Thursday, May 31, 2012

Reel Thoughts: There's an App for That

A big hit from the Desperado Film Festival, the funny romantic comedy eCupid (now on DVDfrom TLA Releasing) is about a gay couple in the doldrums who suffer the effects of a seemingly unstoppable online dating service. Marshall (handsome blond Houston Rhines) is an ad executive who is burned out and under-appreciated by his boss (All My Children’s John Callahan). He’s about to turn thirty and his home life with his gorgeous boyfriend Gabe (cute dark-haired Noah Schuffman) is strictly on auto-pilot when he discovers an app that will give him everything he wants but nothing that he needs.

After seven years, Marshall and Gabe aren’t really connecting emotionally or sexually, so Marshall gives in to the “Seven Year Itch” and downloads the app, called eCupid, whose Siri-like voice sounds remarkably like Morgan Fairchild. Soon, Gabe, a struggling coffee house owner, is receiving “Dear John” texts via eCupid and as soon as he moves out in a huff, all kinds of hot (and not-so-hot) young men start showing up at Marshall’s door. “Dawson”, a “horny frat boy” hustler, appears and doesn’t want to take no for an answer, followed by a party planner and a pick-up who looks nothing like his online picture. “I see that you’re good with Photoshop,” Marshall later tells him. Then there is Keith, played by the gorgeous Matt Lewis, an intern at Marshall’s work who has a lot more than work on his mind.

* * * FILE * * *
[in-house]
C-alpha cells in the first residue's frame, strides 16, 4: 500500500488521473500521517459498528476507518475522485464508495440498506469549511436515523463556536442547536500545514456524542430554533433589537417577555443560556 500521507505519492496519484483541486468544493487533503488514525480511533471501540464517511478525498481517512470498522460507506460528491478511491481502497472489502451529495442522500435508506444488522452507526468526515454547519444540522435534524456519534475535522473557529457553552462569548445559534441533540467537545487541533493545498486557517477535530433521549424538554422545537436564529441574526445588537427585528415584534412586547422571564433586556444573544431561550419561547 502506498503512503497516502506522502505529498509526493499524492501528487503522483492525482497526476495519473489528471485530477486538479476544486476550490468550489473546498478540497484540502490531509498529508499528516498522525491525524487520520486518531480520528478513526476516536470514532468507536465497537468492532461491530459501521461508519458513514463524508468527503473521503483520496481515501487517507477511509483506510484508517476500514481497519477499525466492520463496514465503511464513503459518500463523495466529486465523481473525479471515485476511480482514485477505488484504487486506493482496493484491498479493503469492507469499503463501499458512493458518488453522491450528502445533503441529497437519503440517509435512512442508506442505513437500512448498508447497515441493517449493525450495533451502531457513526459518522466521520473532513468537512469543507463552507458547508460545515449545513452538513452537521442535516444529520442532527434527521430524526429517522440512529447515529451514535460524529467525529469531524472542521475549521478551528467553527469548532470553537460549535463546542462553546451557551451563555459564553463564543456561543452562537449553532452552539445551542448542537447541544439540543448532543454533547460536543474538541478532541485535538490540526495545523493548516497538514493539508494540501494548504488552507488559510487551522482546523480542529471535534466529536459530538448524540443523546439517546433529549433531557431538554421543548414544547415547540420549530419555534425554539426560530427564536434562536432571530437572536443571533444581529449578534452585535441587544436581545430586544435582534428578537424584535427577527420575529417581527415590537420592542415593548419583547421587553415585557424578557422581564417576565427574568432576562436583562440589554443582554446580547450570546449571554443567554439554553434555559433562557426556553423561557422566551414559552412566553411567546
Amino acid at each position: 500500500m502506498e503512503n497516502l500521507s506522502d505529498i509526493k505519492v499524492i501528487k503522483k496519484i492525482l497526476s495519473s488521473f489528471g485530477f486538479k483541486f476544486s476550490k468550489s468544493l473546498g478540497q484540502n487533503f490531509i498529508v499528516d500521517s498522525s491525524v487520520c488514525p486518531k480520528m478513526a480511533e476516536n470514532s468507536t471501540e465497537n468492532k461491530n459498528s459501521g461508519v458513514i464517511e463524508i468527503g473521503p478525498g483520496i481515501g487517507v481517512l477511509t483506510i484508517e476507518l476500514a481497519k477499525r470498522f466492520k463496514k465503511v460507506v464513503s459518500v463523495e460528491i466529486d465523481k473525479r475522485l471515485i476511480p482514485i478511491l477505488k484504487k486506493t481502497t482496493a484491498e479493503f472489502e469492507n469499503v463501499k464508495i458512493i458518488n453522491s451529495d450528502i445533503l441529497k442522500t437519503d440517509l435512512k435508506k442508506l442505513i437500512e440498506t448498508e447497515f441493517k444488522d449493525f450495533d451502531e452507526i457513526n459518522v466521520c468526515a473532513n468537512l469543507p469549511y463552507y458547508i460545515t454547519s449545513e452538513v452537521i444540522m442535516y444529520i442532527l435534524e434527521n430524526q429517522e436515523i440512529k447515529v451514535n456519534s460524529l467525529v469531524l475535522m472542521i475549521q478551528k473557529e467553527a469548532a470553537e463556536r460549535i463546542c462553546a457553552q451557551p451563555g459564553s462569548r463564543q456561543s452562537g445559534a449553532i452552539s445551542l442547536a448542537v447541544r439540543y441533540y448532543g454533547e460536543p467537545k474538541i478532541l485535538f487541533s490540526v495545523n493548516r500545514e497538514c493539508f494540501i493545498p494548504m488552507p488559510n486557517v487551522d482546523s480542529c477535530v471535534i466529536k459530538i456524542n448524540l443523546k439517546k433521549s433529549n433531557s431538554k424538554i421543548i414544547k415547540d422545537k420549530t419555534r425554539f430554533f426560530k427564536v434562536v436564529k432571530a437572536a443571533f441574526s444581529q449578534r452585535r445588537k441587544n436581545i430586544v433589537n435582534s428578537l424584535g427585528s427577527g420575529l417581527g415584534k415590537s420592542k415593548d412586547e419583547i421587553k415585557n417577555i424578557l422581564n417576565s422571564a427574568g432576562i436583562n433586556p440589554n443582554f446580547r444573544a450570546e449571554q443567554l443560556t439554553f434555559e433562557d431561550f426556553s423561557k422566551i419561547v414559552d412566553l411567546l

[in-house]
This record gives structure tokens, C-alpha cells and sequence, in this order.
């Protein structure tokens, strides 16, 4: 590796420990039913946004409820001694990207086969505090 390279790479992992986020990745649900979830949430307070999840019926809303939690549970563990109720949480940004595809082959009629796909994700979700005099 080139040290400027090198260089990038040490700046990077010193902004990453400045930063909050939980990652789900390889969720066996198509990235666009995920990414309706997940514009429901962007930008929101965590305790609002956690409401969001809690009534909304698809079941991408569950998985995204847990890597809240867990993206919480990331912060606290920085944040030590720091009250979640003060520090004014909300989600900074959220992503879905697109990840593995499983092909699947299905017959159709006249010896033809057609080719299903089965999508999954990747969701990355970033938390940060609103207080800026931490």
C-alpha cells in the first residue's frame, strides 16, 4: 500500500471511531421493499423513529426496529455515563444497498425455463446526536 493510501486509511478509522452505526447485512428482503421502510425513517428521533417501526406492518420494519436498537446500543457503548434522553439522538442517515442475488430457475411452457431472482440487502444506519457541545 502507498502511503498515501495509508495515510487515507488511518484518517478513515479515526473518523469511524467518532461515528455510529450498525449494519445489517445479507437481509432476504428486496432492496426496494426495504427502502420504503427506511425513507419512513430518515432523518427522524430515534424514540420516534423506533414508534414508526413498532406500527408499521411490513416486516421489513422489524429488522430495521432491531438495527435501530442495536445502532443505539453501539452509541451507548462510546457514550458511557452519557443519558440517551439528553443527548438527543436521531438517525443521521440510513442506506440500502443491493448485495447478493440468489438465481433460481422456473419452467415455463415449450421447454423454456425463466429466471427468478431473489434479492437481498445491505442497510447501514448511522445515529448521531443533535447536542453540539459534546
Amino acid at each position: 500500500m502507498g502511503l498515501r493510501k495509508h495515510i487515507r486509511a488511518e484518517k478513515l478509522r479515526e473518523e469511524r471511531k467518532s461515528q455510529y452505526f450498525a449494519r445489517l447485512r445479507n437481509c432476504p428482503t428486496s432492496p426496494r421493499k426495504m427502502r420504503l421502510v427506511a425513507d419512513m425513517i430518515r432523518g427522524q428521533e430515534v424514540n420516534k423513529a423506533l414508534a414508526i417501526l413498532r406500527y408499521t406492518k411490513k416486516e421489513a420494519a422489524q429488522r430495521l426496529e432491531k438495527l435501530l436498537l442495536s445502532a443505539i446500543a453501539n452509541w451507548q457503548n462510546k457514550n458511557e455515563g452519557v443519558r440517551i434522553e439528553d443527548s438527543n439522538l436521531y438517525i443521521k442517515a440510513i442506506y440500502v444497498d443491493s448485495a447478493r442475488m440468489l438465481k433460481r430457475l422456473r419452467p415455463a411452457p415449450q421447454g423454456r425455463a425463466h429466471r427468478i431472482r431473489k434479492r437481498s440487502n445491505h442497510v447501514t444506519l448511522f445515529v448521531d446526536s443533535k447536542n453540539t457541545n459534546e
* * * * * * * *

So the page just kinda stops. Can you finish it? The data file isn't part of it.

Writer/director J.C. Calciano keeps the action and comedy moving, while exploring questions of gay fidelity and relationships that will strike a chord with many people. The internet has made meeting people much easier while oftentimes leaving people feeling lonelier than ever. Calciano is smart enough to fill his film with lots of eye candy while he delivers his message about remembering what is important in your life. Rhines, Schuffman and Lewis make a triangle few men would resist joining, and despite the low budget, all of the actors give funny, polished performances.

There is a thread of magic running through the film as well, as eCupid manages to sabotage Marshall’s life at every turn. By the time he meets a diner waitress who actually is Morgan Fairchild, you’ll believe that true love can conquer all... if you ignore all the online noise and distractions that get in the way.

Review by Neil Cohen, resident film critic of Movie Dearest and Phoenix's Echo Magazine.